All Producers Have A Role In Welfare Image

Public opinion surveys have shown Manitobans have a lower opinion of agriculture than non-farmers in other provinces, the executive director of the Ontario Farm Animal Council says.

“Out of the whole country, Manitoba has the least positive image in agriculture,” Crystal MacKay told her audience at Manitoba Ag Days.

In a later interview, MacKay refused to disclose the actual rankings out of an Ipsos Reid survey done in Nov. 2010, saying Manitoba was only a “little bit” behind other provinces but enough that farmers here need to take note.

“We haven’t released the full provincial data publicly,” she said. “My message to the industry in the crowd was to be aware that we need to continually invest in goodwill in agriculture, that it currently is at a healthy level, but can slip downwards and erode quite easily.”

Nationally, the survey found that 57 per cent of Canadians have a positive impression of agriculture in this country, which is up from 41 per cent four years ago.

POSITIVE PERCEPTIONS

In Ontario, that positive perception jumped from 56 per cent in 2006 to 66 per cent in 2010. Only nine per cent of the people in Ontario report a negative image of Canadian farming, which is down 12 per cent from 2006 when 21 per cent of Ontarians had a negative perception of farming.

MacKay also gave numbers from a 2009 survey which found that 94 per cent of Canadians say they know little or nothing about farming.

She said this is important, because this means that the population is very vulnerable to negative information about agriculture, whether it is true or not.

Brenda Bazylewski, director of communications for Manitoba Egg Producers, said she was surprised by the suggestion that Manitoba’s agricultural image is lagging behind other provinces. Bazylewski said Manitoba Egg Producers commissions its own studies from a third-party source as well.

In June 2010, Prairie Research &Associates Inc. conducted a quantitative study on behalf of Manitoba Egg Producers, in which they asked 485 adult Winnipeggers a variety of questions related to the egg industry.

Respondents of the survey were asked if they strongly agree, agree, disagree or strongly disagree with the statement: “I trust Manitoba egg farmers to take good care of their hens.”

Fifty-five per cent strongly agreed, 35 per cent agree, seven per cent disagree and three per cent strongly disagree. This is an increase in a positive response from the study in 2003 where only 26 per cent of those surveyed strongly agreed with the statement.

RESPECT

In September 2010, Prairie Research &Associates Inc. held a focus group, two hours each session with two groups of 10 women, where the participants discussed a variety of topics related to egg farming such as animal care and characteristics of an egg farmer. The same conclusions were found from the previous study; that the majority of participants had respect for egg farmers and trust the work they do.

Bazylewski said that egg farmers in this province have earned consumers’ trust by ensuring they meet the needs of the general public by demonstrating they are conscientious caregivers of their hens and producers of quality food.

The Internet has been influential in shaping non-farmers’ perceptions of farming, MacKay said. The infamous online videos of farmers abusing animals have a major impact on people’s perception of the reality of farming. She says that it is every farmer’s responsibility to make sure the public is receiving a positive image; “Don’t have anything in your farm operation that you wouldn’t want to see on YouTube tonight.”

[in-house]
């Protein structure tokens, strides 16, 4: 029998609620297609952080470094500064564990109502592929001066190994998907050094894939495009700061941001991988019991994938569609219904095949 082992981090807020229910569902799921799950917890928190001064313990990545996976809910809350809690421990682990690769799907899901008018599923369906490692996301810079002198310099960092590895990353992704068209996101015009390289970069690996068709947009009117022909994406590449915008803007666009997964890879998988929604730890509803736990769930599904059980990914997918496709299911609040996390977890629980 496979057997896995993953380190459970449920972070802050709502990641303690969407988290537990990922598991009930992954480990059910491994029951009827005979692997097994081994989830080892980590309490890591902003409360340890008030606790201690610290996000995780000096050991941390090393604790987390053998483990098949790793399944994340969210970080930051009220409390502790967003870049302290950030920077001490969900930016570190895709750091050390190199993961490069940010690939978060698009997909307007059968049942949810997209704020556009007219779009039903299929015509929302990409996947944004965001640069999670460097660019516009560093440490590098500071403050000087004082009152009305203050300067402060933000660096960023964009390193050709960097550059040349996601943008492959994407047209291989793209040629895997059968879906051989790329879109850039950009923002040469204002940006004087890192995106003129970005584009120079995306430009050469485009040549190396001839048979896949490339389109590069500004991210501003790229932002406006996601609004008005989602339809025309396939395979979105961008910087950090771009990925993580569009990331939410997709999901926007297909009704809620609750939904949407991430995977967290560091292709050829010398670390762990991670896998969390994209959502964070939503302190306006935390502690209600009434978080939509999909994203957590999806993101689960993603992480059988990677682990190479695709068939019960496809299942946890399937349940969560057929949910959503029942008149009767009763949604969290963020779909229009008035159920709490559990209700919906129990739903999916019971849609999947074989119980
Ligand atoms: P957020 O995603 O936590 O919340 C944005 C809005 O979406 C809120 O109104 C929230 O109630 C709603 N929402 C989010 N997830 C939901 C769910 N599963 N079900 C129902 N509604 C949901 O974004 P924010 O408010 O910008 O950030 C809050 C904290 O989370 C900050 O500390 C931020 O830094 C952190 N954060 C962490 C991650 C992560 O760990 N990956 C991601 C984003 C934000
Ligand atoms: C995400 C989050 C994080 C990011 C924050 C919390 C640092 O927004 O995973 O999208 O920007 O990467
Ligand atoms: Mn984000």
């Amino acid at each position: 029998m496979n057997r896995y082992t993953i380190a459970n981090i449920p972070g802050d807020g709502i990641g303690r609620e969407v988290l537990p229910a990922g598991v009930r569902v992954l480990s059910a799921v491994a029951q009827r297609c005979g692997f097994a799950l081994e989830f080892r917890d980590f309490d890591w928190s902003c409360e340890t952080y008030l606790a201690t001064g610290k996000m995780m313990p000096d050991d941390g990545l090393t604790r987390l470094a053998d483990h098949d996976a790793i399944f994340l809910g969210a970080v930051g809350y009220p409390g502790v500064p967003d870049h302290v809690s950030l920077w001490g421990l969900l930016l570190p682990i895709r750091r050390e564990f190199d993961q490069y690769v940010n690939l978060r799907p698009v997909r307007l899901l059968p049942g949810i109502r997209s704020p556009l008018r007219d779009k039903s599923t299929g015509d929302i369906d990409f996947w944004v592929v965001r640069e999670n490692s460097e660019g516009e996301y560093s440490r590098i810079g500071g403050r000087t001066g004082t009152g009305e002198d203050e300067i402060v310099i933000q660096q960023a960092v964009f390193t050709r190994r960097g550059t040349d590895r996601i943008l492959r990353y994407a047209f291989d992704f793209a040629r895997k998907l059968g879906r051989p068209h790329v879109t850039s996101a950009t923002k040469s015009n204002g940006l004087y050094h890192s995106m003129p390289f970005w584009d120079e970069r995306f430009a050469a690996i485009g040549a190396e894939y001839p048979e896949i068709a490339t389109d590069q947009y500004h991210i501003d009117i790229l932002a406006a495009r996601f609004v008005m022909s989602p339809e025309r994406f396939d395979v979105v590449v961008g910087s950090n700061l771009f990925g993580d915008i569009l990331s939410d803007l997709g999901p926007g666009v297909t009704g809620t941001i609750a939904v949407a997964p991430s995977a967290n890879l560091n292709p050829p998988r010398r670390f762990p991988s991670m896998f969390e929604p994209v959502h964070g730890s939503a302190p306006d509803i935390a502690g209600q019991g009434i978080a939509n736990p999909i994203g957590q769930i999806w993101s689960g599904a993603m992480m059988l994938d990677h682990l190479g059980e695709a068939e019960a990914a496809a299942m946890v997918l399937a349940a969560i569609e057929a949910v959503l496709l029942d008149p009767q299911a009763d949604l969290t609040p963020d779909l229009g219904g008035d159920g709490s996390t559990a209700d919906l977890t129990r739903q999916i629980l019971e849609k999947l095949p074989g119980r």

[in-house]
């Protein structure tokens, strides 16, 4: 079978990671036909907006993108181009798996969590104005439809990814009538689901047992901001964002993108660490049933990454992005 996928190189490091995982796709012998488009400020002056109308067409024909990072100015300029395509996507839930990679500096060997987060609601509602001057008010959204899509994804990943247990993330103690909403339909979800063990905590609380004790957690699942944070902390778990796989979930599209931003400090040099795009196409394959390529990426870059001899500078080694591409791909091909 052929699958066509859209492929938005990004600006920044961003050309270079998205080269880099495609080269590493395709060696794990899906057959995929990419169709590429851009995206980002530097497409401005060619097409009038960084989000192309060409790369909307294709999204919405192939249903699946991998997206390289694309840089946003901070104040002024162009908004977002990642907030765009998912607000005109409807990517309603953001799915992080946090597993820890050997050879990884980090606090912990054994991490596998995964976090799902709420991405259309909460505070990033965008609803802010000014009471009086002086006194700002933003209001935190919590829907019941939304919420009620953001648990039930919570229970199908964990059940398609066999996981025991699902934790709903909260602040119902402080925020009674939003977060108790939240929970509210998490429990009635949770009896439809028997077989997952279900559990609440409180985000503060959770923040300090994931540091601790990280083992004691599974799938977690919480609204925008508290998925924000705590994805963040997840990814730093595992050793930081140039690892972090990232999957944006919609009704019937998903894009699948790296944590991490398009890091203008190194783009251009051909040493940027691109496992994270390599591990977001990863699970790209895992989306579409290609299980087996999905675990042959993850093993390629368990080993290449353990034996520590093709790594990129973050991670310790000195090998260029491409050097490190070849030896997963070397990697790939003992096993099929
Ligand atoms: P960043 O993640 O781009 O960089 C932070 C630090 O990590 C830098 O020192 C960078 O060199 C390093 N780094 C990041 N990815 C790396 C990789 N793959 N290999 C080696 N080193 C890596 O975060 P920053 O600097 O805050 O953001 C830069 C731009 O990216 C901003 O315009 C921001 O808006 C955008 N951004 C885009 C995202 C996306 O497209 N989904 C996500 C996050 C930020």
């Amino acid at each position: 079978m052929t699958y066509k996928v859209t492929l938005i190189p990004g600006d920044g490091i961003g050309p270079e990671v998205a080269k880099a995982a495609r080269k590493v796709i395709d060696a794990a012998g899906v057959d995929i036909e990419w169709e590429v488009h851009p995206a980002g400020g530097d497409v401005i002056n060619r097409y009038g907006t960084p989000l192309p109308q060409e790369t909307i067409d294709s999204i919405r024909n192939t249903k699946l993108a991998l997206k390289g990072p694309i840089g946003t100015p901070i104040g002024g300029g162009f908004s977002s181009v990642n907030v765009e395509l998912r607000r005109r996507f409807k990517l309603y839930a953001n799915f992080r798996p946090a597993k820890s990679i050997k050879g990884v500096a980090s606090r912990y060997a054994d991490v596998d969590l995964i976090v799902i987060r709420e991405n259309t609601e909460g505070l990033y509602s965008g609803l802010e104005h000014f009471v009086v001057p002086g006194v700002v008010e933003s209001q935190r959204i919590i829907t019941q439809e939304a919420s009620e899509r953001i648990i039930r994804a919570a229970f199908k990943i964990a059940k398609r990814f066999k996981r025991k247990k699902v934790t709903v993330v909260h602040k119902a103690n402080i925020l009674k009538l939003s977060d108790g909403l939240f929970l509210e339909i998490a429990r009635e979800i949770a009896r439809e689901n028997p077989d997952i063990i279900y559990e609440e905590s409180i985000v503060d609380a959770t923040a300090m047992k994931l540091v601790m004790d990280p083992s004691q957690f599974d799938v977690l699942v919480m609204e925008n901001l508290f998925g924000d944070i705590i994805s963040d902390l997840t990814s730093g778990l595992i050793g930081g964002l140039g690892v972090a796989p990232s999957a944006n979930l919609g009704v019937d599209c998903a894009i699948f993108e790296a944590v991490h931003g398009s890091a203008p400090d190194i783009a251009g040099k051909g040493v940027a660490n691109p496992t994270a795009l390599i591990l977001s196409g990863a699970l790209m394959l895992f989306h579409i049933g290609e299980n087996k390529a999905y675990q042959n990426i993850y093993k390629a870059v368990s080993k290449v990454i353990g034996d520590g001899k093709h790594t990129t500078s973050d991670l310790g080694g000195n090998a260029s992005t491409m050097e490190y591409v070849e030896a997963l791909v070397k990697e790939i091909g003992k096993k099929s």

TWO TYPES OF ACTIVISTS

MacKay describes two types of activists; an animal rights activist versus those concerned with animal welfare. Animal rights activists believe that no one has the right to use animals and that animals should be entitled to the same rights as humans.

Animal welfare activists believe that while animals can be used for human purposes they should live and be killed in a humane way. Animal welfare activists are against farm practices such as gestation crates and not providing pain relief for invasive procedures such as debeaking and musleing (removing strips of wool-bearing skin from the buttocks of lambs to prevent flies from laying their eggs there.)

It is important to know who you are dealing with, says MacKay. Animal rights activists are totally against farming and all practices to do with it. Animal welfare activists understand that animal production has a place in society, but should use humane practices. Animal welfare activists are willing to work with farmers, instead of against them.

OUTSIDE INTEREST

Increasingly, organizations that were once associated with pet welfare are turning their attention to farm practices. For example, the Winnipeg Humane Society’s website states: “The Winnipeg Humane Society is working to eliminate practices which cause farm animals distress and suffering through educating the consumer, lobbying government, and consulting with farm groups.”

For the last five years the WHS was involved in a very publicized campaign to end sow stalls, saying the use of the stalls is cruel and unusual. Last November, WHS executive director Bill McDonald presented Manitoba’s deputy minister of agriculture with a petition with more than 10,000 signatures that calls to put an end to sow stall use in the province.

MacKay said that it is up to all producers to get truthful information about their work out to the public, so misinformation is not negatively affecting the public’s perception of the animal production industry.

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Don’thaveanythinginyouroperationyou wouldn’twanttoseeonYouTubetonight.”

– crystal mackay

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